Senior DesignDepartment of Bioengineering University of Pittsburgh Mark Gartner, MBA, PhD Course developer and instructor September 26, 2007 Presented by Mark Redfern, PhD
Course background • Two semester, back-to-back course sequence for all departmental seniors • Emphasizes the processes associated with design of a FDA regulated product • Projects are conducted consistent with requirements of FDA Quality System Regulation (QSR) • Student teams maintain design history files that include typical controlled documents • Group design history files are evaluated in the spirit of FDA’s Quality System Inspection Technique (QSIT)
Emphasis • The course sequence is centered on the unique challenges of product development within the medical environment. • Computer aided engineering • SolidWorks, COSMOWorks (FEA), COSMOFloWorks (CFD) • Statistical design of experiments (DOX) • Basic accounting and finance • Balance sheets are updated regularly around group project budgets. • Finance perspectives used to emphasize, “cost of change” • Course content wrapped around FDA quality system regulation and reimbursement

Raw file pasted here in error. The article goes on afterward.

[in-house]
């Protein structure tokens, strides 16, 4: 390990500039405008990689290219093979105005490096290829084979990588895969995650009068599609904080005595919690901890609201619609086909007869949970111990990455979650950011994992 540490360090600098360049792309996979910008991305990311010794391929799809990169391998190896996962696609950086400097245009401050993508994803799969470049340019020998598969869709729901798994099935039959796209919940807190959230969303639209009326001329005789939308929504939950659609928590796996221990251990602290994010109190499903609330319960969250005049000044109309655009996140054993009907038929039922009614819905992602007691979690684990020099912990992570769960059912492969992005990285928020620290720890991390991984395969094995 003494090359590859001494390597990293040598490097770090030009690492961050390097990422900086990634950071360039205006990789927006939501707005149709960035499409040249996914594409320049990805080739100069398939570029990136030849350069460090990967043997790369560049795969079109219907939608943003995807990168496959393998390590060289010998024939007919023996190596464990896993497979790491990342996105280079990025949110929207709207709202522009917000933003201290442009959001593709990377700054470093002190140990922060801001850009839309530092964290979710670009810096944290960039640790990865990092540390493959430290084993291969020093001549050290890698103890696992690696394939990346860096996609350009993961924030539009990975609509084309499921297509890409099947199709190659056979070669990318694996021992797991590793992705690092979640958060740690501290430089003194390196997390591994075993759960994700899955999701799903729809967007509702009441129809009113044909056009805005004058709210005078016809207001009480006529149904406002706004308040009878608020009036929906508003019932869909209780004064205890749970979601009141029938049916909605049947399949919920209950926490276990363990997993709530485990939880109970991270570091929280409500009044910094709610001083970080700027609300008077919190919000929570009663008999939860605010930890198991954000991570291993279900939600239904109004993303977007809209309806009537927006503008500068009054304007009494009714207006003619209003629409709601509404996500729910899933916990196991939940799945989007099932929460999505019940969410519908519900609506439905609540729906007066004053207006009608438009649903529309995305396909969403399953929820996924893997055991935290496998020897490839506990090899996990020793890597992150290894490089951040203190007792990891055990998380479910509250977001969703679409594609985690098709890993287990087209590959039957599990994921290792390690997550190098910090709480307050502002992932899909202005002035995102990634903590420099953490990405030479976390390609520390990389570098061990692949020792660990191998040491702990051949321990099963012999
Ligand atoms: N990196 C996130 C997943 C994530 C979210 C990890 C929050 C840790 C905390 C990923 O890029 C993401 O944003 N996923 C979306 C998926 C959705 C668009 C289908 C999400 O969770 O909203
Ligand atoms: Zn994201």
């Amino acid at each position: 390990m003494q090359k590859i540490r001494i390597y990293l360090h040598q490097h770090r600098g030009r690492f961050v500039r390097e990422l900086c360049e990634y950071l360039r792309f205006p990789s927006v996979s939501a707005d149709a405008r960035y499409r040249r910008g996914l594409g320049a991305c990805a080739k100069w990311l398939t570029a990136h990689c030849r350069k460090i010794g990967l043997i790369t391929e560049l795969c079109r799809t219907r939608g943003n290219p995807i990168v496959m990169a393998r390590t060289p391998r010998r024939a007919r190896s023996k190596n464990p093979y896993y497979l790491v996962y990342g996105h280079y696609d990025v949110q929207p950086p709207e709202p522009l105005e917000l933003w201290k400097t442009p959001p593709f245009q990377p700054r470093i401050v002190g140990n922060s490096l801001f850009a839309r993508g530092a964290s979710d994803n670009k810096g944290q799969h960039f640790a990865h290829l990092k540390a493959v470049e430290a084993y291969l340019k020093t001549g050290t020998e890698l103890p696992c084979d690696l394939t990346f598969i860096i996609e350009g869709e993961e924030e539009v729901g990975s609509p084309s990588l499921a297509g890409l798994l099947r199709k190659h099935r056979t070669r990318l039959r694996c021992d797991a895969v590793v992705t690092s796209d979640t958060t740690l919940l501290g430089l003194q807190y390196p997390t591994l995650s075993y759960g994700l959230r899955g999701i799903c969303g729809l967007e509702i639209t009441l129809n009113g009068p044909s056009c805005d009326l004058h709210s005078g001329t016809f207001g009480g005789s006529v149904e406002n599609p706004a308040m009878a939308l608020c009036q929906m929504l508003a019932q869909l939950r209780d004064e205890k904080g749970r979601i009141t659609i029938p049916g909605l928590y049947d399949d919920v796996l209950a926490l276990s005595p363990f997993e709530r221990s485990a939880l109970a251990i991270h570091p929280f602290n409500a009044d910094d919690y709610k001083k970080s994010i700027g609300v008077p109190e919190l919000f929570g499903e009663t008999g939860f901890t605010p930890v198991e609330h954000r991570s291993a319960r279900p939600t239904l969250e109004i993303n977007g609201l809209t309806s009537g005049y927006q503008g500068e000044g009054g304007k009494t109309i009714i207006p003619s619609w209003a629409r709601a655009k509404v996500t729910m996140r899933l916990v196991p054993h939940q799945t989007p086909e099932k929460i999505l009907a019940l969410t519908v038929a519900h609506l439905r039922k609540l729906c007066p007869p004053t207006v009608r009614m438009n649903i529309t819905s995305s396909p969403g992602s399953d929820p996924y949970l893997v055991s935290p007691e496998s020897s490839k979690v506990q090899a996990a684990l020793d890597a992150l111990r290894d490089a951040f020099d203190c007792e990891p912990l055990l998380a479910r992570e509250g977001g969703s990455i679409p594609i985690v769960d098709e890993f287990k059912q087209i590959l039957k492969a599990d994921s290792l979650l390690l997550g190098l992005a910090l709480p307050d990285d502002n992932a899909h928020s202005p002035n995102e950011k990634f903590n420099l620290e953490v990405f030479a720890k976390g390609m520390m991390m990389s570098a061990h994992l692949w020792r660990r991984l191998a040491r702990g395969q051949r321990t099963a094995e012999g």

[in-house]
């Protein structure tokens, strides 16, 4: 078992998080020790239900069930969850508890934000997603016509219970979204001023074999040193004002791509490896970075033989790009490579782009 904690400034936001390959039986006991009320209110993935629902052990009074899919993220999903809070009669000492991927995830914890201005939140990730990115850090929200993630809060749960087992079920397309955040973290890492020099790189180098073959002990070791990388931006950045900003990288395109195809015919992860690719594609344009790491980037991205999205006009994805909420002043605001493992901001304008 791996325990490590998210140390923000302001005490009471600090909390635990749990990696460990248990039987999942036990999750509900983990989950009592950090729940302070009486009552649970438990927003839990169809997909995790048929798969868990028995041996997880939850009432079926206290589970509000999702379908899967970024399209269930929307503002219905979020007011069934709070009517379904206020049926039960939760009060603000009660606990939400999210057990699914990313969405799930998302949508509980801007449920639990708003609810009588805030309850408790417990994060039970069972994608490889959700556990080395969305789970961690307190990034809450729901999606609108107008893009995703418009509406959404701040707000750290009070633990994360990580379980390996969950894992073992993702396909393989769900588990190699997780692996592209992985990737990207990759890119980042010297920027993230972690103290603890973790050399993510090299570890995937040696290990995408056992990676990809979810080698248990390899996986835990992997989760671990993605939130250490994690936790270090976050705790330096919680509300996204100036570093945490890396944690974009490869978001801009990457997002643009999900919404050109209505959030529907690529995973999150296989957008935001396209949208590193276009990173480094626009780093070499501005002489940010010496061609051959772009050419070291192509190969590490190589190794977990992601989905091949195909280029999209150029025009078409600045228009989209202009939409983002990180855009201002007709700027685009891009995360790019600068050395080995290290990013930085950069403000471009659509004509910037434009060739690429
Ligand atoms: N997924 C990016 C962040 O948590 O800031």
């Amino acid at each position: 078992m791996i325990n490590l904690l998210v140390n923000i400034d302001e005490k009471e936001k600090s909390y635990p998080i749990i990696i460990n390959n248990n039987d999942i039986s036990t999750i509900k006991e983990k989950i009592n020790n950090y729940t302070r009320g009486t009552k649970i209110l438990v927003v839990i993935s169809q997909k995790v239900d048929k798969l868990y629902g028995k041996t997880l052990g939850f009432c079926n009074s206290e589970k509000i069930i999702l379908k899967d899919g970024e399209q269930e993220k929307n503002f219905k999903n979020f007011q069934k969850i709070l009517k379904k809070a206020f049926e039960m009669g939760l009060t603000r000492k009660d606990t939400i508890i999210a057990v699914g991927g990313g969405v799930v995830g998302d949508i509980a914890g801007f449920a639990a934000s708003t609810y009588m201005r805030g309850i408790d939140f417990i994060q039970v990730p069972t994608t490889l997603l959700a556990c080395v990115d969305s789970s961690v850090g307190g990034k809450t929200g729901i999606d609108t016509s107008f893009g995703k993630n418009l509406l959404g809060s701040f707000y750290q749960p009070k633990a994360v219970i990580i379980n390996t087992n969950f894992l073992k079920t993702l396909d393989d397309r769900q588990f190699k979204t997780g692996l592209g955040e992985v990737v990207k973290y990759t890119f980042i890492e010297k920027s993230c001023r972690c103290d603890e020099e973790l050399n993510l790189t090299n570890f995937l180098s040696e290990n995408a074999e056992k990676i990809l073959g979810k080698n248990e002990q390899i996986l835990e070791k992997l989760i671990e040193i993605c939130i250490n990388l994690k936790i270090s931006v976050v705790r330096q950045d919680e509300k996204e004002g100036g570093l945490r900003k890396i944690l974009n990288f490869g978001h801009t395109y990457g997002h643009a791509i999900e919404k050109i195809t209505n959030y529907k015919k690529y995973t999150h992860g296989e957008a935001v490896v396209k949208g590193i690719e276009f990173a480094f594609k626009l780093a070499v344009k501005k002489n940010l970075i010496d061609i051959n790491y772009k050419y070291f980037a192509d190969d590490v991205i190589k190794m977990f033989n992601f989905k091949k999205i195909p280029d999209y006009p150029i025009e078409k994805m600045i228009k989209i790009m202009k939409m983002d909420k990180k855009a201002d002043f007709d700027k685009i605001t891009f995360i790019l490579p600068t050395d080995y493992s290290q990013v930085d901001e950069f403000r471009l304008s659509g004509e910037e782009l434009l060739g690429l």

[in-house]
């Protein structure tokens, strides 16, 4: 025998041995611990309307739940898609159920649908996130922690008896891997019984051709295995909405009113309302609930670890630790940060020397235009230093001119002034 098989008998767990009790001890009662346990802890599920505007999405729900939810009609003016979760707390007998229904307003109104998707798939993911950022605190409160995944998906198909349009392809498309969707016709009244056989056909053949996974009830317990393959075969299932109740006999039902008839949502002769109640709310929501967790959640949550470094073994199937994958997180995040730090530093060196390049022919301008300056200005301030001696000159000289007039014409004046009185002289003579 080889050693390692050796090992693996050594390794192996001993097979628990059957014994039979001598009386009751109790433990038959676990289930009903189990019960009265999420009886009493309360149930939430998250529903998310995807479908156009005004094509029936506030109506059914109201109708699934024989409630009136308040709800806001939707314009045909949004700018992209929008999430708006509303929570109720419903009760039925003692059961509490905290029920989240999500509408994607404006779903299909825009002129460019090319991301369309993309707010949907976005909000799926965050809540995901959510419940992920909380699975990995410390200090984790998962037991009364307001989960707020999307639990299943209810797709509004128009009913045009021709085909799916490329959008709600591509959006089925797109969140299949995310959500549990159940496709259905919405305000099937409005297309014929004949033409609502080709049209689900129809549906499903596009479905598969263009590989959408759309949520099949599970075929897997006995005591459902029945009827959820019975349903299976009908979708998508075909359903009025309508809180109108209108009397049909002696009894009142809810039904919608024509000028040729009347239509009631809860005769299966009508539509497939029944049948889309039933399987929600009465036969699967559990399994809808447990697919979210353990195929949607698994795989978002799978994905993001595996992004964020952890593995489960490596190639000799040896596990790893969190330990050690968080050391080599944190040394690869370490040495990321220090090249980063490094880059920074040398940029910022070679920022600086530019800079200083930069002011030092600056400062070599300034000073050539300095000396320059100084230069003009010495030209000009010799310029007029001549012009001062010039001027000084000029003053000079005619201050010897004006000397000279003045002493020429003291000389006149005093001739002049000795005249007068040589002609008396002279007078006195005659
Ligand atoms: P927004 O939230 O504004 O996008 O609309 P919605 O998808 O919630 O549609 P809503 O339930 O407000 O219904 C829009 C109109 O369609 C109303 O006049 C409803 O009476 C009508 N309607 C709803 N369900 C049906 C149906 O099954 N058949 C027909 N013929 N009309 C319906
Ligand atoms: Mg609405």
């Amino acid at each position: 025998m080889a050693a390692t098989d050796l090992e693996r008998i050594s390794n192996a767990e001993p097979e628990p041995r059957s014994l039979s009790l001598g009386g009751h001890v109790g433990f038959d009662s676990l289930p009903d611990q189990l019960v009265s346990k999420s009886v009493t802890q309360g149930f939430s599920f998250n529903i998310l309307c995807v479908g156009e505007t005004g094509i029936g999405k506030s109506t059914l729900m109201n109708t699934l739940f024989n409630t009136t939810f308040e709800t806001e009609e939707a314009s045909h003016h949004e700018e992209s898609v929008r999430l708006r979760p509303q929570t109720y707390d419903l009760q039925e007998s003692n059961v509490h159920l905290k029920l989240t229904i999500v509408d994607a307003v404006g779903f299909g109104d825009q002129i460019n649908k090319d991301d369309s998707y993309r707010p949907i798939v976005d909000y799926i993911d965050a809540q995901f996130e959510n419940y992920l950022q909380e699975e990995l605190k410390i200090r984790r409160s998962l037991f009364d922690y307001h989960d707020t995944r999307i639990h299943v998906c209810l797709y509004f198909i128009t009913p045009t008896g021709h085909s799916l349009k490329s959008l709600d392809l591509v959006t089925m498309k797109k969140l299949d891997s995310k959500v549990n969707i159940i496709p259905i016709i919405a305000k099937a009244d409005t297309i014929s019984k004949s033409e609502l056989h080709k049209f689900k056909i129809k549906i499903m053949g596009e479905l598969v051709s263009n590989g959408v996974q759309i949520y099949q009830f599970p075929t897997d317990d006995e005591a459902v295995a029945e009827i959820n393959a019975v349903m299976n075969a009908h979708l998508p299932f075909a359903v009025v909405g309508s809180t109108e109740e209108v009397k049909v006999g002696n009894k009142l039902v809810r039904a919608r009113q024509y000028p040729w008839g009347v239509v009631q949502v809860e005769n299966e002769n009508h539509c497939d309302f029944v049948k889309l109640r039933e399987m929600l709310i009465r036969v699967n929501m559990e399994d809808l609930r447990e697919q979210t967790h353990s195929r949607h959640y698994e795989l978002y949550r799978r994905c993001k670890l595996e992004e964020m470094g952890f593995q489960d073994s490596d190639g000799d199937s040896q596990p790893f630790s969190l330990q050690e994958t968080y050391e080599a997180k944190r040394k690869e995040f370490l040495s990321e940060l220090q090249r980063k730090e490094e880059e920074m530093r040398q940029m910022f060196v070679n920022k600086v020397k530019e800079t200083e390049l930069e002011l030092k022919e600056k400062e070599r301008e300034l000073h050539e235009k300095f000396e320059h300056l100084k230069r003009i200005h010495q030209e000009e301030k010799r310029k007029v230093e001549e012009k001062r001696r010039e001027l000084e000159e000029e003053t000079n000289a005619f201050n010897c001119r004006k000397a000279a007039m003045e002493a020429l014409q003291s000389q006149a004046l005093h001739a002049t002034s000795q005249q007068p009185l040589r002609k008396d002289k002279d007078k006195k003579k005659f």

Unique new facet: WISER Center • Design teams are required to design, fabricate, and test prototype devices consistent with their design requirements and V&V documents • Testing is complicated by students inability (generally) to test on animal or humans • Senior Design partnered with the Peter M. Winter Center for Simulation, Education, and Research (WISER Center) at the University of Pittsburgh • Facility allows students to test prototypes on sophisticated human simulators
WISER Center overview • 12,000 square foot facility support by Pitt and UPMC • 2nd largest simulation facility in the US • 100 courses offered • In 2006, 3000 students trained; 11,000 “encounters”
WISER - Senior Design Example • Design team developed new inter-osseous drug delivery system • Testing the prototypes was limited to bovine models etc. • The WISER Center had a facility specifically to train inter-osseous injections. • Testing on the models within the WISER Center would have been ideal in this application.